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Track star Jesse Owens in India, 1955
Caption from LIFE. Champion's form, with the body low and arms swinging is shown by Owens for Indian sprinters.James Burke—The LIFE Picture Collection/Getty Images
Track star Jesse Owens in India, 1955
Track star Jesse Owens in India, 1955
Track star Jesse Owens in India, 1955
Track star Jesse Owens in India, 1955
Track star Jesse Owens in India, 1955
Track star Jesse Owens in India, 1955
Track star Jesse Owens in India, 1955
Track star Jesse Owens in India, 1955
Track star Jesse Owens in India, 1955
Track star Jesse Owens in India, 1955
Track star Jesse Owens in India, 1955
Caption from LIFE. Champion's form, with the body low and arms swinging is shown by Owens for Indian sprinters.
James Burke—The LIFE Picture Collection/Getty Images
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See Photos of Jesse Owens' Post-Olympic Life

Feb 19, 2016

The movie Race, opening Feb. 19, tells the story of Jesse Owens’ triumph at the 1936 Berlin Olympic Games—a victory that might never have happened had the track star not decided that his competing would be a statement against Hitler’s racist regime. But the movie only takes audiences through Owens’ return to the States, leaving his post-Olympic life on the table, another story for another day.

That story is a difficult one. As the movie makes painfully clear, Owens’ athletic feats did not exempt him from the struggles wrought by institutionalized racism in his home country—and those struggles could not be erased by any number of gold medals. As he would later say, “After I came home from the 1936 Olympics with my four medals, it became increasingly apparent that everyone was going to slap me on the back, want to shake my hand, or have me up to their suite. But no one was going to offer me a job.”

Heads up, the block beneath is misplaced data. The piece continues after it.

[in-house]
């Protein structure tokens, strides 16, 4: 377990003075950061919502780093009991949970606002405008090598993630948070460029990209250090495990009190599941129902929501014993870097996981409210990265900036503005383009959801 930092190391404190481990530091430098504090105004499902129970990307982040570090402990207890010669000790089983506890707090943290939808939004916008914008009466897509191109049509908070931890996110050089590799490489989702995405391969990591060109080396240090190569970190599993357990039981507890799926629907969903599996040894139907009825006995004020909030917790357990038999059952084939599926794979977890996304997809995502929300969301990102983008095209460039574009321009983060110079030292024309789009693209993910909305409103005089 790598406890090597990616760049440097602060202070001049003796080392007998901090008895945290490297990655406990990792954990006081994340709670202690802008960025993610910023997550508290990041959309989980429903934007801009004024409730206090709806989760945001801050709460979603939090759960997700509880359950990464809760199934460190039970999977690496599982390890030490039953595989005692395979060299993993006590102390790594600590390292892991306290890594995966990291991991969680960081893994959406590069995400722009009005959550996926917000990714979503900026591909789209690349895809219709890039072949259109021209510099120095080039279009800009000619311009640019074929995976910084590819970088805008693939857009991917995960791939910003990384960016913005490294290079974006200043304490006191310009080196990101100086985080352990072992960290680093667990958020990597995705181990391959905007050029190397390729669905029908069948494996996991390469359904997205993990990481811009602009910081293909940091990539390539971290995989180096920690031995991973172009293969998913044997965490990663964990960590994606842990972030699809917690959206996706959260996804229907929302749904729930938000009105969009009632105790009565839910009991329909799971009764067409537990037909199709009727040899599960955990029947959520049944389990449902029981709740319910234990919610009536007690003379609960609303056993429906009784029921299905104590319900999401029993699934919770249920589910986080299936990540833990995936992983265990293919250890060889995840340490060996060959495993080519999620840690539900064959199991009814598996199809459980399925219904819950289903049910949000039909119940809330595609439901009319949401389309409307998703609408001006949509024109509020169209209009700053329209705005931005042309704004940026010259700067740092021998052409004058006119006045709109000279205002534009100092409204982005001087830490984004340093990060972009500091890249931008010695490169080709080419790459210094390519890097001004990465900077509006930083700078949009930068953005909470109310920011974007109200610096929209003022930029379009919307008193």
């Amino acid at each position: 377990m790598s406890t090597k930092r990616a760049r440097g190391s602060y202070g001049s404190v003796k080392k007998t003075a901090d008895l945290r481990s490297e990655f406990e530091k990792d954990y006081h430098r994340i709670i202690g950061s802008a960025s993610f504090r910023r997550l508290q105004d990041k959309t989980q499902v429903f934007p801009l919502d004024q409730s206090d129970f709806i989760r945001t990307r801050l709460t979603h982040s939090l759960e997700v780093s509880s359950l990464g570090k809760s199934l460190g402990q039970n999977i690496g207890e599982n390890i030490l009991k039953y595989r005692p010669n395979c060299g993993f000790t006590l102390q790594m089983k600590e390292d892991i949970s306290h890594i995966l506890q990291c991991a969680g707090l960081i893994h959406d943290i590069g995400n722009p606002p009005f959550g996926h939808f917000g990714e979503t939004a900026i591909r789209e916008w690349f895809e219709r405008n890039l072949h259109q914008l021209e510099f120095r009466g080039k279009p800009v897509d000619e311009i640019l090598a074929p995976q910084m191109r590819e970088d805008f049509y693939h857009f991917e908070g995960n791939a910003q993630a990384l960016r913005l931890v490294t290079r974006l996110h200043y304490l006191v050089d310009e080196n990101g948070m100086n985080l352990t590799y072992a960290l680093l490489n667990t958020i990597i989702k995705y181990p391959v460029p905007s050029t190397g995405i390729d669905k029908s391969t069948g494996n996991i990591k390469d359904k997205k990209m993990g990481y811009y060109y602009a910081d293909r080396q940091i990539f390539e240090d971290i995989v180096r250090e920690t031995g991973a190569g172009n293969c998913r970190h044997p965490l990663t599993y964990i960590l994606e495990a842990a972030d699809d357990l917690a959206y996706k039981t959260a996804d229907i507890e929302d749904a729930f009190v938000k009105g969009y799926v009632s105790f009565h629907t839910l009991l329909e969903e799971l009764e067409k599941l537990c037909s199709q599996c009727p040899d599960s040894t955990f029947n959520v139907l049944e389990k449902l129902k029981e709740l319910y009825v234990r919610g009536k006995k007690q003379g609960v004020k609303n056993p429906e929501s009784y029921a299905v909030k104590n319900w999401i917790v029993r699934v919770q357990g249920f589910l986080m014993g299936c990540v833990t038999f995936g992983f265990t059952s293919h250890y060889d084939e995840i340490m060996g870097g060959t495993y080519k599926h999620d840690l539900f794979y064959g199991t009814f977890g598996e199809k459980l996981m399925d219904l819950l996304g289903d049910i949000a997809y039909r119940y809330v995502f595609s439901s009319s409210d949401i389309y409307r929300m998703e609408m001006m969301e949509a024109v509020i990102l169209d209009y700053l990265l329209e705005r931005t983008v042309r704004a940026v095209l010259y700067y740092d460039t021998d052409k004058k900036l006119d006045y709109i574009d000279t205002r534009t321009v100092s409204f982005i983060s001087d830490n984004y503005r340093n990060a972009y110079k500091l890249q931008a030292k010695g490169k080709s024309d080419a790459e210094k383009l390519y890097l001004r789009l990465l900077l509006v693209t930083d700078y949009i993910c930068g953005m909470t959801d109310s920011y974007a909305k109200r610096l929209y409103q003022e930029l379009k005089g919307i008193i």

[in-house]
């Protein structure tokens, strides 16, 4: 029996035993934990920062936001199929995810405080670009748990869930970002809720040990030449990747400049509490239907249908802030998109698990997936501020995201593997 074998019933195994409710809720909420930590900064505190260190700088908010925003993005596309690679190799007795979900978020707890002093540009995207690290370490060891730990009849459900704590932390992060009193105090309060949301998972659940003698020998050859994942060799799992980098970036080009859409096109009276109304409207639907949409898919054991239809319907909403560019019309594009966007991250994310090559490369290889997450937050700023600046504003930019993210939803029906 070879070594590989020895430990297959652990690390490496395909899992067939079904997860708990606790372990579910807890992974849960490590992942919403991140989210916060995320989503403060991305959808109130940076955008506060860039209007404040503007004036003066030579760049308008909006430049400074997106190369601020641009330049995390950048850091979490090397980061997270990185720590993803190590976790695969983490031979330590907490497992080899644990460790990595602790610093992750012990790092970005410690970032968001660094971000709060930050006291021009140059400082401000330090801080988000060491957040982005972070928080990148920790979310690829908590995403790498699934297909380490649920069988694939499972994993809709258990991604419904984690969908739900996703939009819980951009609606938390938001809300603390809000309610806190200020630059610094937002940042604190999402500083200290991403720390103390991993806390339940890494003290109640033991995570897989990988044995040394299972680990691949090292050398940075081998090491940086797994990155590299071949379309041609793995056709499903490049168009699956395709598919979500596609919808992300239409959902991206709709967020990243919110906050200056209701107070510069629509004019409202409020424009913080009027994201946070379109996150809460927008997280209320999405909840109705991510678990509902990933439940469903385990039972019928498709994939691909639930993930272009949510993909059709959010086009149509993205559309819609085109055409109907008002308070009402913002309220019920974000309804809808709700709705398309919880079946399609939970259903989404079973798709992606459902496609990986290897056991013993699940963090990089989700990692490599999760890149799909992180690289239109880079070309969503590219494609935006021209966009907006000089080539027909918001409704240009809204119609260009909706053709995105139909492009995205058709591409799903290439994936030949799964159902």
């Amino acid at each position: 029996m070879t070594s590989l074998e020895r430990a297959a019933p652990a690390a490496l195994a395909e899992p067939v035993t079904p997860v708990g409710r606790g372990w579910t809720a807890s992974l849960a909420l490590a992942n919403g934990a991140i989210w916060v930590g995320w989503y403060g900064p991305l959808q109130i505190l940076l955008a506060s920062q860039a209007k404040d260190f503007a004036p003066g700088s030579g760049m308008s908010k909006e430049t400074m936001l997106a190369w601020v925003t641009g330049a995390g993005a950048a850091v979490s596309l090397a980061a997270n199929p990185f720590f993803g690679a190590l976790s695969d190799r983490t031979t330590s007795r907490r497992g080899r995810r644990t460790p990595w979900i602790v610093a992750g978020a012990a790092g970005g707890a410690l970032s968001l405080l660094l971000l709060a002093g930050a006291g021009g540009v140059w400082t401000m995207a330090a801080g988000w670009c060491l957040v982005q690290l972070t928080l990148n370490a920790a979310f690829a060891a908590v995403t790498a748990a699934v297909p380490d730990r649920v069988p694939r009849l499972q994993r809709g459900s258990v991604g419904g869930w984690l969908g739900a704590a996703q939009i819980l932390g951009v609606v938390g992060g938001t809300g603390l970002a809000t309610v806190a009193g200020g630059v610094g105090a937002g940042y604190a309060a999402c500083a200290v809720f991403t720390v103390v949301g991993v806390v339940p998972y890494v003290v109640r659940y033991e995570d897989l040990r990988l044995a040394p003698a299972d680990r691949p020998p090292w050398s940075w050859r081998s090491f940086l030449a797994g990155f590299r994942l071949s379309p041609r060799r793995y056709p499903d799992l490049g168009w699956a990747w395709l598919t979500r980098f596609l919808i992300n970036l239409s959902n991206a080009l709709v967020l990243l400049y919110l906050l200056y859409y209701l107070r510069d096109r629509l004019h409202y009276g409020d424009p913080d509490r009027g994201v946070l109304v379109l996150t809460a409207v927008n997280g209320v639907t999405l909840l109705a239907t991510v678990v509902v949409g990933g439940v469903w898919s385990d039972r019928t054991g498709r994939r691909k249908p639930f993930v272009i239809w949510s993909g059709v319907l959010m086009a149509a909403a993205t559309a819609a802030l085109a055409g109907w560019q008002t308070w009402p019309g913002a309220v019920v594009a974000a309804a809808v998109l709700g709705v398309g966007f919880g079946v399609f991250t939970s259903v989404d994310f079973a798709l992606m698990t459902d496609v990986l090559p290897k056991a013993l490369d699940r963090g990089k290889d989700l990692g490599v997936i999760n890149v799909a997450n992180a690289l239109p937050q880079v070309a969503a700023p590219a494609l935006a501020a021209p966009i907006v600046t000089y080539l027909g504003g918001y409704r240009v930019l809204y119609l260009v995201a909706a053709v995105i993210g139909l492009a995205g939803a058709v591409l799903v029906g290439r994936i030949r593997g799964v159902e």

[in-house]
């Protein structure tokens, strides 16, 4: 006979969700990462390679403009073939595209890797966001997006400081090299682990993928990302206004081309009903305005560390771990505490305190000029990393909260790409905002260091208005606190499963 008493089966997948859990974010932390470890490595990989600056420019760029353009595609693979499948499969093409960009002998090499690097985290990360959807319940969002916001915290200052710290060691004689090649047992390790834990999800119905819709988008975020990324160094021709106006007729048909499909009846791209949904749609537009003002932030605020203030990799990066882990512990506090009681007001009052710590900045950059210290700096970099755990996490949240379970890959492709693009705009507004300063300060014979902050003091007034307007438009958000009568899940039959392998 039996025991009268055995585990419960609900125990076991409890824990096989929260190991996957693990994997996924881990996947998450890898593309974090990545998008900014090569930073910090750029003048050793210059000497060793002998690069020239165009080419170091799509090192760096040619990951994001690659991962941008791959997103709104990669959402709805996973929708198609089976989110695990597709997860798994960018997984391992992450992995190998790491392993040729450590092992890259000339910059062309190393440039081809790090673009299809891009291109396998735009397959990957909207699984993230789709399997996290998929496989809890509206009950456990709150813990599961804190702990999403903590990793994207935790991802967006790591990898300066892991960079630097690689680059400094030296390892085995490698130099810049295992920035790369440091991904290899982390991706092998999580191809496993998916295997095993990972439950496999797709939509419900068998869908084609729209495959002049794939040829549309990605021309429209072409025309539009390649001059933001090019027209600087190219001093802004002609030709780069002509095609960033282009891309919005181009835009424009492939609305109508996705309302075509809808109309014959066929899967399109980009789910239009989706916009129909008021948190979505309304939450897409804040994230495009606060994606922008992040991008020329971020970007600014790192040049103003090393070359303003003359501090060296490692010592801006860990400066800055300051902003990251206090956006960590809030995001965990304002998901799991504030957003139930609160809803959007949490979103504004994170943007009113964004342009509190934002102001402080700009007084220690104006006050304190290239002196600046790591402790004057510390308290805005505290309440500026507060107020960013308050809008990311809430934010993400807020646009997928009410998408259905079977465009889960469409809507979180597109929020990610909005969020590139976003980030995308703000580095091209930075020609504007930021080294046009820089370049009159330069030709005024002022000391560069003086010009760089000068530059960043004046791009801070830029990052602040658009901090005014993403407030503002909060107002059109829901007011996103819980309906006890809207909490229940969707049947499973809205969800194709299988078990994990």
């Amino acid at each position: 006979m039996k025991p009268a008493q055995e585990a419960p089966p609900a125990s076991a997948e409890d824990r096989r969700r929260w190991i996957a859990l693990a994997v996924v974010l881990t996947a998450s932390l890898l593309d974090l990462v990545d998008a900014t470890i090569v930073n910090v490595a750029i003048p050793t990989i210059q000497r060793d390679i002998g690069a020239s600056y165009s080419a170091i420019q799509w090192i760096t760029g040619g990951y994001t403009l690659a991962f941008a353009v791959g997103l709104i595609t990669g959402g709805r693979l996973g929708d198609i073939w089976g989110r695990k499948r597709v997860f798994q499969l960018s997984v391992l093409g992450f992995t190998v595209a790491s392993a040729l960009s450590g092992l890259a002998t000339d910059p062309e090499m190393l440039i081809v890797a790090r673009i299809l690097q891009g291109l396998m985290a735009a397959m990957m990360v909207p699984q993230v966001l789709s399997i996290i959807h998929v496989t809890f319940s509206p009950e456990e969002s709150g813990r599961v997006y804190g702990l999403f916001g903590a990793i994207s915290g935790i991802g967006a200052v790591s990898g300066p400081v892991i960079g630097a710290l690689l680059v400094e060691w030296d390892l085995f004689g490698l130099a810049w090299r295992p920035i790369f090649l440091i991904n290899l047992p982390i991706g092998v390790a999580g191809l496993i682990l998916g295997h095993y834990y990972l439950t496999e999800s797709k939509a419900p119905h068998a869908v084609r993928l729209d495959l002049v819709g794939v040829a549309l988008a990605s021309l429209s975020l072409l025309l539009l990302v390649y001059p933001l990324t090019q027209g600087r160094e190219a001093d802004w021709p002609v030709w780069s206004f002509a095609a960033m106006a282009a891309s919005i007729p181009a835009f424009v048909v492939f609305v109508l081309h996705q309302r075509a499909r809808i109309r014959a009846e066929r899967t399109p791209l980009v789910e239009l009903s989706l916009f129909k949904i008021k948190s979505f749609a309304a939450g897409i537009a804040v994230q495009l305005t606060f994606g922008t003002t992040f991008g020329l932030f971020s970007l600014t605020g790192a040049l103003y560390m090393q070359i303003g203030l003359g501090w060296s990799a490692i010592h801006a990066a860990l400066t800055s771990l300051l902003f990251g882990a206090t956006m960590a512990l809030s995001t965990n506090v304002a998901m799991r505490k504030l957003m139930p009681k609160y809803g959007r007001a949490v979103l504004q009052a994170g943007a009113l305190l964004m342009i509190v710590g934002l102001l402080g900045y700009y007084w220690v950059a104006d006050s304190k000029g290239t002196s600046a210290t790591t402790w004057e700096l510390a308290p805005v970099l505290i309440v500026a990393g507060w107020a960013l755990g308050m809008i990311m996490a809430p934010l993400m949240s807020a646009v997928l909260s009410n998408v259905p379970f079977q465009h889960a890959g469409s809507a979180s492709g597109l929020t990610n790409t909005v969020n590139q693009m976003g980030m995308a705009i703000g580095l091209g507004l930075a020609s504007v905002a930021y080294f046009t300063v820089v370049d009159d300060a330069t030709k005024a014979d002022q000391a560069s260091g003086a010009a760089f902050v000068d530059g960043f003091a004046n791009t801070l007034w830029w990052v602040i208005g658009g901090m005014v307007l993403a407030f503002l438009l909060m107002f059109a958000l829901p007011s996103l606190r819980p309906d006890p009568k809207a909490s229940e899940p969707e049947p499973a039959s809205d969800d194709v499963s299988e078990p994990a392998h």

He attempted to capitalize on commercial offers following his victory, but those quickly dried up. He bought a Negro League baseball team, but the league disbanded after a few short months. He worked as a gas station attendant, ran a dry cleaning business and even raced against horses—an endeavor he recognized might be perceived as degrading, but as he explained, “You can’t eat four gold medals.”

In 1955, nearly two decades after the Olympics, the U.S. State Department dispatched Owens, then 42, on a goodwill tour of India. LIFE photographer James Burke documented the trip, during which the Olympian coached Indian athletes and gave speeches to schoolchildren. The magazine called him “a practically perfect envoy in a country which has violently exaggerated ideas about the treatment of Negroes in the U.S,” hinting at the political motives that may have been at play in the decision to send him overseas, and noted that Owens “generally charmed everybody in sight."

Even so, the trip did not erase financial problems at home. Owens' life would be cut short by lung cancer in 1980. His legacy, however, would persist.

Liz Ronk, who edited this gallery, is the Photo Editor for LIFE.com. Follow her on Twitter @lizabethronk.

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